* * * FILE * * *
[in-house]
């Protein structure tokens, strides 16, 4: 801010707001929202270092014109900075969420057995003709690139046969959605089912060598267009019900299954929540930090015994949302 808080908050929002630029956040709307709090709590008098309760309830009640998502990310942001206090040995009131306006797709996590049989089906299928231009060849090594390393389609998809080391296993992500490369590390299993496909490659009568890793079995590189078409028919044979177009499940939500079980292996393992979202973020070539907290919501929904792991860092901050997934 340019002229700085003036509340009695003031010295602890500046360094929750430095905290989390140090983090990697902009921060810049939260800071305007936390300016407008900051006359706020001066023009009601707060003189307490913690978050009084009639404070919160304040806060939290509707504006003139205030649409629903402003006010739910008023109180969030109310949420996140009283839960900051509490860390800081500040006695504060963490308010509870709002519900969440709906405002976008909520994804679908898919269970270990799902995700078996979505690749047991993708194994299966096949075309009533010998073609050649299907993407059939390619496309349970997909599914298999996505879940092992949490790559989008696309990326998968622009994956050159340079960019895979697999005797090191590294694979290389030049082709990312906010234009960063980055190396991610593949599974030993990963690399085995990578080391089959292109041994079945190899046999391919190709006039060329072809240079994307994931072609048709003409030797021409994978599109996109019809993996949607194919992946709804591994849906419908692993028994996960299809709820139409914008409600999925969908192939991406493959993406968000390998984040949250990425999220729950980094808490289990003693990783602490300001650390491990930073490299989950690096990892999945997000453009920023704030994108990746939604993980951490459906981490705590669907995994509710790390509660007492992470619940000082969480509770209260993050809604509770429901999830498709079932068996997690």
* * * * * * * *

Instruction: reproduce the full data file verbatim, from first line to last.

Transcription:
[in-house]
């Protein structure tokens, strides 16, 4: 801010707001929202270092014109900075969420057995003709690139046969959605089912060598267009019900299954929540930090015994949302 808080908050929002630029956040709307709090709590008098309760309830009640998502990310942001206090040995009131306006797709996590049989089906299928231009060849090594390393389609998809080391296993992500490369590390299993496909490659009568890793079995590189078409028919044979177009499940939500079980292996393992979202973020070539907290919501929904792991860092901050997934 340019002229700085003036509340009695003031010295602890500046360094929750430095905290989390140090983090990697902009921060810049939260800071305007936390300016407008900051006359706020001066023009009601707060003189307490913690978050009084009639404070919160304040806060939290509707504006003139205030649409629903402003006010739910008023109180969030109310949420996140009283839960900051509490860390800081500040006695504060963490308010509870709002519900969440709906405002976008909520994804679908898919269970270990799902995700078996979505690749047991993708194994299966096949075309009533010998073609050649299907993407059939390619496309349970997909599914298999996505879940092992949490790559989008696309990326998968622009994956050159340079960019895979697999005797090191590294694979290389030049082709990312906010234009960063980055190396991610593949599974030993990963690399085995990578080391089959292109041994079945190899046999391919190709006039060329072809240079994307994931072609048709003409030797021409994978599109996109019809993996949607194919992946709804591994849906419908692993028994996960299809709820139409914008409600999925969908192939991406493959993406968000390998984040949250990425999220729950980094808490289990003693990783602490300001650390491990930073490299989950690096990892999945997000453009920023704030994108990746939604993980951490459906981490705590669907995994509710790390509660007492992470619940000082969480509770209260993050809604509770429901999830498709079932068996997690």